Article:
The New York Times has an interesting look inside ways that the Immigration Courts are trying to address prejudice among Immigration Judges. In August, 250 out of the 277 judges attended mandatory anti-bias training.
According to The Times:
Several current and former immigration judges said they thought the sessions were badly needed. But they doubted the training would be enough.
Few other areas of the law involve as much discretion — judges approve and deny cases at vastly different rates. And immigration judges handle more than 700 cases a year, twice as many as Federal District Court judges.
While there are 277 immigration judges today, more than ever before, their combined backlog peaked this summer at more than half a million cases, the most in history. For years, the judges union has lobbied Congress, with limited success, for more law clerks and other support staff to offset their burden.
Experts say the conditions that immigration judges work under — fast paced, high pressure and culturally charged — make some misjudgments all but inevitable.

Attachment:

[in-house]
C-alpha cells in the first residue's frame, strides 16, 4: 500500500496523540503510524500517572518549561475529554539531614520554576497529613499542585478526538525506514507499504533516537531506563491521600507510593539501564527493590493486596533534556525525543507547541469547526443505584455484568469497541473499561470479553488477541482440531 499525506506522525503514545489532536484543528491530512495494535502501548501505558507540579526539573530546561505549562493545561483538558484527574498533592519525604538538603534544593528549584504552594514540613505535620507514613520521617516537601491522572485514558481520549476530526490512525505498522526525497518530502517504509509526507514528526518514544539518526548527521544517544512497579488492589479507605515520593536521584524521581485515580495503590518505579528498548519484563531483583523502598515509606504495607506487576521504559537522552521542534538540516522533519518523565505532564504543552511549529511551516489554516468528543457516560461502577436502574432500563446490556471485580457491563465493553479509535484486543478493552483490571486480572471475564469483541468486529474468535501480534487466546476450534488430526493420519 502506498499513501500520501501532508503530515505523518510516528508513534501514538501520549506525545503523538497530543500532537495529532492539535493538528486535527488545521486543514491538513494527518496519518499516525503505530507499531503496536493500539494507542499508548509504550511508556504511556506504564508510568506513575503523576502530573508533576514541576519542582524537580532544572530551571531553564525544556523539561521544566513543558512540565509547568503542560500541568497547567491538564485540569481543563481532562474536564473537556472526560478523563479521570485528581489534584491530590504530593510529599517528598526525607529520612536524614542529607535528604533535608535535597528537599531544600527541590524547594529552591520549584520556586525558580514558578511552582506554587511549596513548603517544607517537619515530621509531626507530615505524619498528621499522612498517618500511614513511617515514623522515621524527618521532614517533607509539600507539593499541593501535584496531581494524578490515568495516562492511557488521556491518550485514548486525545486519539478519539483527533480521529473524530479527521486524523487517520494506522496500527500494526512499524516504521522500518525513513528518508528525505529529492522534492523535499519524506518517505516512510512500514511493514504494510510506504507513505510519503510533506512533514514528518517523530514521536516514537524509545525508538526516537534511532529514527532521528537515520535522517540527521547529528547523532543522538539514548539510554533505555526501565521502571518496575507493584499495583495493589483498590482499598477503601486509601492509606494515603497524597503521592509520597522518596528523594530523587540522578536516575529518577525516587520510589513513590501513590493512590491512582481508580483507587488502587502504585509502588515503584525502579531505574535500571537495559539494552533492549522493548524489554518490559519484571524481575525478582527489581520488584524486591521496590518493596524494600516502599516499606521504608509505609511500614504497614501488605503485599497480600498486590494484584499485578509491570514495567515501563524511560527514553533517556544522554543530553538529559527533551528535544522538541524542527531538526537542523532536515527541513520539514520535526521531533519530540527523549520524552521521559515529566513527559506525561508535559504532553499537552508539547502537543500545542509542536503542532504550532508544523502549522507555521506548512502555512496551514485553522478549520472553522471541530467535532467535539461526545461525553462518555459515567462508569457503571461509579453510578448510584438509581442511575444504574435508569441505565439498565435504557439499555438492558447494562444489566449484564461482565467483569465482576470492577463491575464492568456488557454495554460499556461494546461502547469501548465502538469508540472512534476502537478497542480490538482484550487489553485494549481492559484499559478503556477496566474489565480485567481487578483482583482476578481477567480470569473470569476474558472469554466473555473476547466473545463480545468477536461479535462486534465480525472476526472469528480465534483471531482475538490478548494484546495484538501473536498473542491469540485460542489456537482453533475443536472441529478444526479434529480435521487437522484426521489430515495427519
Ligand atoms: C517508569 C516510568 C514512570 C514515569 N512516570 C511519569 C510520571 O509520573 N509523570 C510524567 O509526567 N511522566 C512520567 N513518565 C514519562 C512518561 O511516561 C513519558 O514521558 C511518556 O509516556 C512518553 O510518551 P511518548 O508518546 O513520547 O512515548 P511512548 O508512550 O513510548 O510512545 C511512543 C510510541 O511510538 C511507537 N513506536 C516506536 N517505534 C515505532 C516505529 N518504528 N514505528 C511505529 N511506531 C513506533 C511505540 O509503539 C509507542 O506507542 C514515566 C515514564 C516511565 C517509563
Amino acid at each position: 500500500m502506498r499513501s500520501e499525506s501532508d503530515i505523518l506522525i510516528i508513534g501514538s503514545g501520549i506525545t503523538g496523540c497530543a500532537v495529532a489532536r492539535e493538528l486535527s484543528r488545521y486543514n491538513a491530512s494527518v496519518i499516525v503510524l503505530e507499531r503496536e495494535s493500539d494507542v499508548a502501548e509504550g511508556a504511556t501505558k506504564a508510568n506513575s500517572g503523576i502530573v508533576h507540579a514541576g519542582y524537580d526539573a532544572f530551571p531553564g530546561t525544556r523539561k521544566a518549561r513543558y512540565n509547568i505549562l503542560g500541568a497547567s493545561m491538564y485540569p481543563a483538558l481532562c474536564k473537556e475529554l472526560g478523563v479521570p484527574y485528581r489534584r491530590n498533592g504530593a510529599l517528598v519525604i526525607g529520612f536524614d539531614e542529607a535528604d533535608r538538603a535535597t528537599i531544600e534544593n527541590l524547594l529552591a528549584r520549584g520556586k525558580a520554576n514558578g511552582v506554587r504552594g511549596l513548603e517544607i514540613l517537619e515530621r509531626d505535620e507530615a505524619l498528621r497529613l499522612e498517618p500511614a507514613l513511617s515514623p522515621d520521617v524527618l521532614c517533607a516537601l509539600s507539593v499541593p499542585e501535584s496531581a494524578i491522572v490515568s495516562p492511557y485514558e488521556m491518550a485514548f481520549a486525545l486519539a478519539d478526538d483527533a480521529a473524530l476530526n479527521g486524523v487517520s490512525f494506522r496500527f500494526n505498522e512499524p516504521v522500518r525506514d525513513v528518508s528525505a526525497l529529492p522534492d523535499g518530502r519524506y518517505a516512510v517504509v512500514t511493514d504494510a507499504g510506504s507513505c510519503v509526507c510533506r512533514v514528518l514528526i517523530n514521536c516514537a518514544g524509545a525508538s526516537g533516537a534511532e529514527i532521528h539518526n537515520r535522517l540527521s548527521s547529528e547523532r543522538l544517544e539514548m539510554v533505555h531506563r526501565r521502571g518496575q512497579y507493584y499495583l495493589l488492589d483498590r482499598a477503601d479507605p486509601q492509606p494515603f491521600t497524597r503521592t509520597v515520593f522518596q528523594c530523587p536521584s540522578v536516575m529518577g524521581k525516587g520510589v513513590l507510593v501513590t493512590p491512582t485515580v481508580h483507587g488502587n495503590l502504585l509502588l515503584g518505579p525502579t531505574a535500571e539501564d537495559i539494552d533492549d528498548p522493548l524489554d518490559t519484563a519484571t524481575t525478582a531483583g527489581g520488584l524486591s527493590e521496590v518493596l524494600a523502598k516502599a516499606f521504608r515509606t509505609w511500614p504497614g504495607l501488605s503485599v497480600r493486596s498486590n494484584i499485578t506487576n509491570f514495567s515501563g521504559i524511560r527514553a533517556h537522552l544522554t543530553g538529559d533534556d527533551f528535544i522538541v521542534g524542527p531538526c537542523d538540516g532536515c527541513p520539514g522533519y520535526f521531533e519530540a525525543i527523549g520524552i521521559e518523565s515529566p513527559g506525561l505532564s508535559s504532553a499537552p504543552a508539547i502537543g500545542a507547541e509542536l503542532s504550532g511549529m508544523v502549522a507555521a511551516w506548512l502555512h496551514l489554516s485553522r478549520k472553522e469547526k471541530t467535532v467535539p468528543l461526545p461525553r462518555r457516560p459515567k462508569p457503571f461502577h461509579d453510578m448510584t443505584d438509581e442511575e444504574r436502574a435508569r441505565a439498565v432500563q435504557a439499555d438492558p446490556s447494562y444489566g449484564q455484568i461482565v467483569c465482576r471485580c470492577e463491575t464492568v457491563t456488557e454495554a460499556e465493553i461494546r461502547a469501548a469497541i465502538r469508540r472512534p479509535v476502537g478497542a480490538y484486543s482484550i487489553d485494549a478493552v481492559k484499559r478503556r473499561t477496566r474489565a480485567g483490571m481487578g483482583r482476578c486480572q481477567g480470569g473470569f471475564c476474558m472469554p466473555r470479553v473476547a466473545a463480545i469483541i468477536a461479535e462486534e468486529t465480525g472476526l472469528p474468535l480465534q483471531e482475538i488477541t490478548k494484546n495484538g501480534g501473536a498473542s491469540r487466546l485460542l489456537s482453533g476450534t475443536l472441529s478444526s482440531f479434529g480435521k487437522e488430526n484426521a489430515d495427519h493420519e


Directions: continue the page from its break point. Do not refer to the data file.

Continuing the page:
The pressure put on judges to decide cases quickly and push on to the next case creates tremendous stress and a high burn-out rate. According to The Times “judges often must decide the fate of foreign families in the time it takes to consume a fast-food lunch.” When time is of the essence, some judges fall back on their prejudices. According to The Times:
More than 40 percent of immigrants come to court without a lawyer, but even when lawyers are involved, they say immigrants who are educated, articulate and white have an easier time gaining the court’s sympathy.
According to the expert who offered the training, “The simplest and most effective way to combat bias…is to avoid rushing and take breaks,” The Times reports. But that is hard to do given the productivity pressures the judges are under. One former judge told the newspaper that; “Over time, I think you just get used to those pressures…So then the quality of justice erodes over time as well.”